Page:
This month, Artery features choreographer and dancer Antony Hamilton. Lovely guy who introduced me to yet another groovy little cafe, this time in Northcote.
Read all what Antony’s doing here: artery.australiacouncil.gov.au
It’s the second in the series of articles commissioned for Artery magazine profiling each of the 11 Creative Australia Fellowship recipients.
Can also watch some of what Antony does on Vimeo:
Last week I had coffee with the lovely Gian Slater down at North Island in North Fitzroy. She’d only got back from New York a few days ago and was preparing for a gig with her group Invenio on the weekend.
She was the subject of my first article in a series of 11 over the next 12 months for the Australia Council’s Artery magazine, now a wholly online “source of news and information about artists, events, projects and trends that shape the Australian arts landscape.”
Gian was one of the recipients of a inaugural Creative Australia Fellowship in May this year, which will provide her with $60,000 over the next two years to develop her career.
The article is now up online – you can read it at artery.australiacouncil.gov.au
Watch her performing for ABC RN: ‘Gone, without saying’ – Gian Slater and Invenio [HD] Music Show, ABC Radio National
I have definitely spent this afternoon procrastinating. Procrastinating is bad.
To make this an edifying post I should share some words of wisdom on why all writers procrastinate from time to time and motivational learnings on how to overcome it. But I haven’t got any and can’t because the enemy won today. Even writing a blog post about procrastinating is procrastinating. Continue reading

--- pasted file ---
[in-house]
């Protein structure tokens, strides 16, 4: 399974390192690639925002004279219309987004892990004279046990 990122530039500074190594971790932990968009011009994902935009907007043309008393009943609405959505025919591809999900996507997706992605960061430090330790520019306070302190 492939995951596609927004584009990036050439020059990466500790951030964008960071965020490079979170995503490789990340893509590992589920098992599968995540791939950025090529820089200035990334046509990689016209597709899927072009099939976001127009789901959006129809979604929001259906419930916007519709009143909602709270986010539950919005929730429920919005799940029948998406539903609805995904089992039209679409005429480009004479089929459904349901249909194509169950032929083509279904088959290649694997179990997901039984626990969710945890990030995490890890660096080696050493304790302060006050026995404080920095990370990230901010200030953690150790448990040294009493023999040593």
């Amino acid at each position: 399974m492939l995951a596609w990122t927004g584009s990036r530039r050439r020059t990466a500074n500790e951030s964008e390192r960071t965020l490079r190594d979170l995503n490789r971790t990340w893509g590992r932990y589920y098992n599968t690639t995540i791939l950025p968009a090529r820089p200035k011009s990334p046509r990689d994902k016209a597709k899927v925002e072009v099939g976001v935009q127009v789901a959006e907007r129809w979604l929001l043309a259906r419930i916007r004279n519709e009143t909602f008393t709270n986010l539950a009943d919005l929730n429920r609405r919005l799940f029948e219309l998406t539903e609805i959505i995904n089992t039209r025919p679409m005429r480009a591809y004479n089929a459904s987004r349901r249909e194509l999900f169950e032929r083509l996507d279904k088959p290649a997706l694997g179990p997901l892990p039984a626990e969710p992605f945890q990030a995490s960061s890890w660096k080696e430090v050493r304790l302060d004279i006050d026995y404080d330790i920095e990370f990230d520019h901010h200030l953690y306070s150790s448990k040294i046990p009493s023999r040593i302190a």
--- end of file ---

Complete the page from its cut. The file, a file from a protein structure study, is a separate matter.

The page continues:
This could have just been a tweet but I felt compelled to argue in my own way with this article from the other day in the Sydney Morning Herald Heckler by guest columnist Lynn Van Der Wagen, ‘I want out of Generation I’.
Obviously given the title Heckler it’s meant to get people a bit heated up and its quite the generalised rant so it is a column easy to object to. However, it was this bit that I particularly took umbrage to:
TODAY’S teenagers are shaped by a multitude of weighty issues – high levels of teenage obesity, a heavy binge drinking culture and a social media landscape with hefty consequences. Continue reading
With so many editorial redundancies in the news at the moment the market may well soon be awash with talented writers touting their skills. Doesn’t bode well for the rest of us, does it? Like many people out there I have handy emails that come in from time to time when job ads meet the criteria I plugged in to some online form yonks ago. On the one hand I’m heartened at how often they come in. On the other they do make me feel so very tired.
What was probably my last piece for artsHub went up online on Friday 15 June 2012, ‘Gamification: the only way to get attention’.